All posts by Focaal Web Editor

Steve Reyna: Replacing Lady Liberty: Trump and the American Way

Der Spiegel, a well-thought-of magazine, ran in February 2017 a cover depicting the newly elected President Donald Trump, standing with one arm upstretched brandishing a bloody knife and the other arm raised flaunting Lady Liberty’s severed head, blood dripping from its wound. Lady Liberty is the Statute of Liberty. The cover came after Trump’s ban on immigration and refugees to the US from seven Muslim countries. Lady Liberty—at whose base is the line “Give me your tired, your poor, your huddled masses yearning to breathe free”—stands for principles of compassion, welcoming, and openness, values said to those of the “American Way.” The cover was advising viewers that The Donald—confessed pussy grabber (Mathis-Lilley 2016)—was destroying those values. If Lady Liberty no longer represents the “American Way,” she should be replaced with one that does. One way of deciding what sort of a replacement to build is to examine the dispositions and actions of the Trump-o-crats, because it is they who are busy making Trump-world. So consider The Donald and some of his appointees.

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Cris Shore: What is a European?: Solidarity, symbols, and the politics of exclusion

This post is part of a feature on anthropologists on the EU at 60, moderated and edited by Don Kalb (Central European University and University of Bergen).

Earlier this year, a curious incident occurred in Auckland that ignited a heated debate over the meaning of the term “European.” A new student club calling itself the Auckland University European Students Association announced it was withdrawing its applications to affiliate to the university on the eve of the new semester’s orientation week. The withdrawal came after members of the club were threated with violence and accused by people both on and off campus of racism. This controversy erupted because of the images posted on the group’s website, including Celtic symbols used by US white supremacists and paintings depicting the unification of Germany. The group’s Facebook page included an image of Captain Cook and the motto “our pride is our honour and loyalty,” a phrase reminiscent of the Nazi SS slogan, “my honour is called loyalty.”

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Michal Buchowski: Our coveted Europe

This post is part of a feature on anthropologists on the EU at 60, moderated and edited by Don Kalb (Central European University and University of Bergen).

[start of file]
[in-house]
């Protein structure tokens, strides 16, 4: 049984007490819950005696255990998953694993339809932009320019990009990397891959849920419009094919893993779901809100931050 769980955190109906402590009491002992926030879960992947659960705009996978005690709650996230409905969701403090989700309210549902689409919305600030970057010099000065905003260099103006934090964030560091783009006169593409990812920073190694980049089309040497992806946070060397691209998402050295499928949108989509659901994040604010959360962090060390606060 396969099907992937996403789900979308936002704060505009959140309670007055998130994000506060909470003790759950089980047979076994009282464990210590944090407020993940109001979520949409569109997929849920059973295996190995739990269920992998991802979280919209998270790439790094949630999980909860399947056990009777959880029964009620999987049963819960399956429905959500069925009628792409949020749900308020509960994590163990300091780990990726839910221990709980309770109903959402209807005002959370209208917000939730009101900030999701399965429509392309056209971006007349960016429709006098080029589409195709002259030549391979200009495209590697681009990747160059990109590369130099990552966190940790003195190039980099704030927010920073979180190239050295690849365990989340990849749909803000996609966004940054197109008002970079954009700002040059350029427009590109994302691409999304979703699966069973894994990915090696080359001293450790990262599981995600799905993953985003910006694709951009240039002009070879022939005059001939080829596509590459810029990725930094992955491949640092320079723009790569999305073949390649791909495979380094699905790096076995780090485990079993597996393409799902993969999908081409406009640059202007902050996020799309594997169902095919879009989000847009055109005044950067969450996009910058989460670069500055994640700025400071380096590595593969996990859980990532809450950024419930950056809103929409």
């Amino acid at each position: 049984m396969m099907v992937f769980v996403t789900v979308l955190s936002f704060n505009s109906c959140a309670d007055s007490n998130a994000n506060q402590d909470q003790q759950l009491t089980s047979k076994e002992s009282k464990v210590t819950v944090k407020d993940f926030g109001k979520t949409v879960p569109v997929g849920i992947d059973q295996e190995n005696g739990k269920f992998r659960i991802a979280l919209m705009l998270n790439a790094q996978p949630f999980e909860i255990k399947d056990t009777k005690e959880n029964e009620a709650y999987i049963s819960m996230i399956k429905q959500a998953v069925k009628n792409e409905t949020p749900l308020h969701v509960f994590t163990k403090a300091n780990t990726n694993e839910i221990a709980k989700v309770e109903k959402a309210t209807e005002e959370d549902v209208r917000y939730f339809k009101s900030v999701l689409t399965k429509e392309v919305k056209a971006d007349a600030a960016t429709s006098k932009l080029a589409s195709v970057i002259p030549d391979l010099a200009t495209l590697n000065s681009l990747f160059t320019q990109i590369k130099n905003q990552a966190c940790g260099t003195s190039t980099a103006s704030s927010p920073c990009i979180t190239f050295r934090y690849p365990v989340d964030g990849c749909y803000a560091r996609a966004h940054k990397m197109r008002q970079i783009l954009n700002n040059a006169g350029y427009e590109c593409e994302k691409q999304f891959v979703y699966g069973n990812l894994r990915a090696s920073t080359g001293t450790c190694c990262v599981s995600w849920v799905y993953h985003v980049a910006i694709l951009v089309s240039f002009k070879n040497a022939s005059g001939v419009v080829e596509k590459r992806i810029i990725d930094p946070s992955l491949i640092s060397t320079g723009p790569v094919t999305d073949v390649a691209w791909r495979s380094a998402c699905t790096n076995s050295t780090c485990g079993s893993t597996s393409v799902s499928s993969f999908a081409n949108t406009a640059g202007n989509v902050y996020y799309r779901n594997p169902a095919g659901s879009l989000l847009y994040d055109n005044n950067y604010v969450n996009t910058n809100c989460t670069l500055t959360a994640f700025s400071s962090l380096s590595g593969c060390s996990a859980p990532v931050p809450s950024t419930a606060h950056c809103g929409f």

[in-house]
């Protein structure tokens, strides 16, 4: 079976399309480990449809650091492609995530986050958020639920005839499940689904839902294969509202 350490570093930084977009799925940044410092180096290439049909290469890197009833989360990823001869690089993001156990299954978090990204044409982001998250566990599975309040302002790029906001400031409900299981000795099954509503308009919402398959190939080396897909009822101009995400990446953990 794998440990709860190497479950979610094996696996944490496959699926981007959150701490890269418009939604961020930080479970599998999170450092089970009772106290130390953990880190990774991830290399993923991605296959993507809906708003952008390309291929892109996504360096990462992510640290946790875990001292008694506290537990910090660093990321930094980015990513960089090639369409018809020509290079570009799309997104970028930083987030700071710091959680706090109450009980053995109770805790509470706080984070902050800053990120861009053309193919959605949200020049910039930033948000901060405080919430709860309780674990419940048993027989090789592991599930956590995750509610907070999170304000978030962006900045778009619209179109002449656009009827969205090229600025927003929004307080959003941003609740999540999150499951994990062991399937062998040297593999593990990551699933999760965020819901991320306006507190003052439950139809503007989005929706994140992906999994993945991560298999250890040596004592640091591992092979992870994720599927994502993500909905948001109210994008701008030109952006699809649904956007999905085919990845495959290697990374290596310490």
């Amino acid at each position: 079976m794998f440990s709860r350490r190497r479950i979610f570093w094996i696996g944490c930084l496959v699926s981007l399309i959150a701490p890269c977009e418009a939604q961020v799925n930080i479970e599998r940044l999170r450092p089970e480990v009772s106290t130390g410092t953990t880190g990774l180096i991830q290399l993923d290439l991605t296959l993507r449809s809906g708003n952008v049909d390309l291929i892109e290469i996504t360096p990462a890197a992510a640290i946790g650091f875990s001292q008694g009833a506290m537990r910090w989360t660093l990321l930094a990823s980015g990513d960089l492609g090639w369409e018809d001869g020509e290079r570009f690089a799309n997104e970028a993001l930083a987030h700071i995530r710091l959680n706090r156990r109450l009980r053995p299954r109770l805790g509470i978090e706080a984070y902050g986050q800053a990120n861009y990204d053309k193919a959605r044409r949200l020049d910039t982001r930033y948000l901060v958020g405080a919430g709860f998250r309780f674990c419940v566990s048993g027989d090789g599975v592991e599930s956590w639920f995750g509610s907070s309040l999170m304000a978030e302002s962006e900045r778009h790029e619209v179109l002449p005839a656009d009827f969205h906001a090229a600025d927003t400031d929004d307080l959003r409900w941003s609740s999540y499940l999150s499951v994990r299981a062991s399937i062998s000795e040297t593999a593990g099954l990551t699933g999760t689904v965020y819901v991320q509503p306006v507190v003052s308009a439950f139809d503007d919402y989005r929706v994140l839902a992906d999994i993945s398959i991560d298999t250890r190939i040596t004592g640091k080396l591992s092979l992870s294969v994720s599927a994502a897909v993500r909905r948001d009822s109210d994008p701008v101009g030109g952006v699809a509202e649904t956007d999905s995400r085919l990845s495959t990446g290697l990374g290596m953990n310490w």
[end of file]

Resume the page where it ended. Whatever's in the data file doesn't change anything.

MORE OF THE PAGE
Today’s political map of the world, and of Europe in particular, is not the same as in the recent past. Until only a hundred years ago, most states that we now take for granted did not exist. In Central and Eastern Europe, where I happen to come from, the four great empires of Russia, Prussia, Austria-Hungary, and the Ottomans dominated. By the beginning of World War I, only the Ottoman Empire was in recession. A veritable revolution of the political map of Europe came about as a result of WWI when new nation-states were established in Central and Eastern Europe. World War II moved some states westward. The collapse of the Soviet bloc led to the emergence of several new polities. In the newly emerged space of postsocialist Europe, the number of nation-states rose from 9 to 20, including the European part of Kazakhstan. East Germany was the only polity that integrated with another state to form a bigger country. Five countries remained untouched: Poland, Hungary, Romania, Bulgaria, and Albania. The creation and expansion of the hybrid political body of the European Union represents in this perspective a counter-project to the ongoing political fragmentation that took place in this part of the continent over the past hundred years.

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Don Kalb: The EU at 60: the Treaty of Rome is a smoke screen

This post is part of a feature on anthropologists on the EU at 60, moderated and edited by Don Kalb (Central European University and University of Bergen).

The EU commemorates its 60th birthday today (25 March 2017), at a time when the institution is more contested than ever. The 1957 Treaty of Rome was an indisputable step toward undergirding the Western part of the continent of Europe with a set of international institutions that would help to secure peace, prosperity, and shared social citizenship—the sort of internationalism that had been urged by the likes of Keynes and Monnet long before the war. This happened against a historical background of half a century of deep, recurrent crisis, escalating class conflict, rivalry, and revenge that had unleashed industrialized destruction on an unprecedented scale. Without any irony, therefore, two loud cheers, please, for the Treaty of Rome and what it sought to secure. This is the basis of what majorities on the continent still like to imagine, defend, and wish to become part of, as their common and cherished symbolic home.

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Chris Hann: Beleaguered pseudo-continent: Happy birthday, Europe!